Finally, on a personal note, Lovena Allen has been an inspiration to me ever since I joined the contests. We compete quite ruthlessly with each other regularly in the styling events and I appreciate the fierceness and dedication she brings to the work. She inspires me to try my best each time I go out. There is no doubt in my mind that Lovena deserved to win today.The question I have, however, is did she earn it by what happened on the runway this afternoon or was it a result of other factors which had nothing to do with her performance on the runway? I don’t know, and I’m certainly not qualified to say. I have my own vested interest in this process by virtue of being a participant in another of the Classic w/Style pageants.

The fact that the question can be raised at all is the tragedy here. By failing to follow good procedure the organizers have created a situation where the hard work, dedication, and true style and grace of these women is minimized by clouding the outcomes in poor process, worse execution, and unconscionable practice. I sincerely hope they clean up their act before it’s my turn to take a turn on the catwalk in June.

Making a Model II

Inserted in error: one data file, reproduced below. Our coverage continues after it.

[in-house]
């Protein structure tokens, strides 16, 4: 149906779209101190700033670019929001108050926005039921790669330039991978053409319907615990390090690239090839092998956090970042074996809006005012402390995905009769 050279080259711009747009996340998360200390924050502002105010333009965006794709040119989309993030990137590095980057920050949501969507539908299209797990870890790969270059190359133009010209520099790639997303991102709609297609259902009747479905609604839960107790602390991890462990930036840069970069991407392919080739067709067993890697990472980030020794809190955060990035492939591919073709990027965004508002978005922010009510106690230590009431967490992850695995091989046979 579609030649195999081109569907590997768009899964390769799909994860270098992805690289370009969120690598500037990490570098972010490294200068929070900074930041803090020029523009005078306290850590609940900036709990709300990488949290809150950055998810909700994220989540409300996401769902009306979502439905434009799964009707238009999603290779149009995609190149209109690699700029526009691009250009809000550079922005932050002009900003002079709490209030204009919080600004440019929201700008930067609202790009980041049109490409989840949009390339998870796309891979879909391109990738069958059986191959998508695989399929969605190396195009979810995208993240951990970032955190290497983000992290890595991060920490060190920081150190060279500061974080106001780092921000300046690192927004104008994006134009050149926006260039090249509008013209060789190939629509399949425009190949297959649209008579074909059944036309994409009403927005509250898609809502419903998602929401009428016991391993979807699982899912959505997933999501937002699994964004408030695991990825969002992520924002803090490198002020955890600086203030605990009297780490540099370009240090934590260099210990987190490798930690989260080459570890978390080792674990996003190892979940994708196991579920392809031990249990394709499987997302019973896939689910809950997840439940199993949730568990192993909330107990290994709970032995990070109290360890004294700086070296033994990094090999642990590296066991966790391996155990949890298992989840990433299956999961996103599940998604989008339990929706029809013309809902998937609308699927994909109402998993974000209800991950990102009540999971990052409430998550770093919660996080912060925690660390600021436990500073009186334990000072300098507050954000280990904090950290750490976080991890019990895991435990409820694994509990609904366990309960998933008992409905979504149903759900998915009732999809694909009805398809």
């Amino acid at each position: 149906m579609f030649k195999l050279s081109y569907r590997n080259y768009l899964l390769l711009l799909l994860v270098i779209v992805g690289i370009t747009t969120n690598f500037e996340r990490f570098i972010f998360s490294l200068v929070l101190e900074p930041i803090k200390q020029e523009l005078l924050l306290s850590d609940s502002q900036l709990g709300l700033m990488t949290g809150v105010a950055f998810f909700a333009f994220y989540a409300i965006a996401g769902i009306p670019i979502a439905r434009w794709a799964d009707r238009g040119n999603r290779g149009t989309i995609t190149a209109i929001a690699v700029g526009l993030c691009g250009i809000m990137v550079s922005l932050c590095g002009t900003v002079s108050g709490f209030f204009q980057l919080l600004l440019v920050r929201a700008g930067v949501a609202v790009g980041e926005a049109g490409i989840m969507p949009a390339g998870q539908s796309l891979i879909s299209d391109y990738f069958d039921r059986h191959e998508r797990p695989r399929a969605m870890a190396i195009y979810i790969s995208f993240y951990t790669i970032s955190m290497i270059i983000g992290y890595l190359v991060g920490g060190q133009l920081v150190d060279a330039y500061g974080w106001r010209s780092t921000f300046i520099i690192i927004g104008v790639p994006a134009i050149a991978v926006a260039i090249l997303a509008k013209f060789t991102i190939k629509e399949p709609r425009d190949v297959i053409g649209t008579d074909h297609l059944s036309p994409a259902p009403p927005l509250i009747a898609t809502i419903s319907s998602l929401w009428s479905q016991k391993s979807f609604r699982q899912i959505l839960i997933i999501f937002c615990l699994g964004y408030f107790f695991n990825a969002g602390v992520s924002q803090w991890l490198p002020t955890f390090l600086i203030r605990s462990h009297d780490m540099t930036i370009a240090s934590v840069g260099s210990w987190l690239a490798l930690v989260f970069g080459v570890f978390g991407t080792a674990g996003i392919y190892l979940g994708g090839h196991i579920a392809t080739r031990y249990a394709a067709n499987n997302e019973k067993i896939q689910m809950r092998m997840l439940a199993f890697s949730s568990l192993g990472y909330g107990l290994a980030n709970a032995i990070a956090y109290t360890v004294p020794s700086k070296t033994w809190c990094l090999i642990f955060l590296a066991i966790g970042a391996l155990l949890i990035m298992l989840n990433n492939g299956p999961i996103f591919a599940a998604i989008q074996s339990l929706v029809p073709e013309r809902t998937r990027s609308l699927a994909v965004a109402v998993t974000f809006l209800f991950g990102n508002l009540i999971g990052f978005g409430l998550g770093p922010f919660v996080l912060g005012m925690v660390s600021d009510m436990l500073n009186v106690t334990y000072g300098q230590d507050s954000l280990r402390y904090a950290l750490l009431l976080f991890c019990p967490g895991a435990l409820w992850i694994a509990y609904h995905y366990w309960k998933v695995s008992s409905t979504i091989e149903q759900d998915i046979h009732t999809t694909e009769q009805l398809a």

Thursday, March 5th, 2009

If you’re not a model, you may not know this. Posing is tough. Most people know about sitting on a pose ball or loading up a dance chim or even rebuilding AO’s to control various movements and animations. When it comes to doing runway work, the model needs to find poses, and manage them. There are a lot of great animators out there making model poses, but Dove Swanson just announced a new set of poses (and a blogger appreciation program) over on her blog.

[LAP] Introduces the Blogger Appreciation Program + New Poses!
This week I’m unleashing my I Heart Bloggers pose sets on the grid. Yep, I even included the boys this time! 😉 It’s two sets of poses geared towards bloggers and fashion shots primarily. I focused hard on torso bending/twisting/breaking and also on placement of hands and feet. Not just that, but each set comes with multiple variations on poses, plenty of hand morph options and as usual both priority 3 and 4.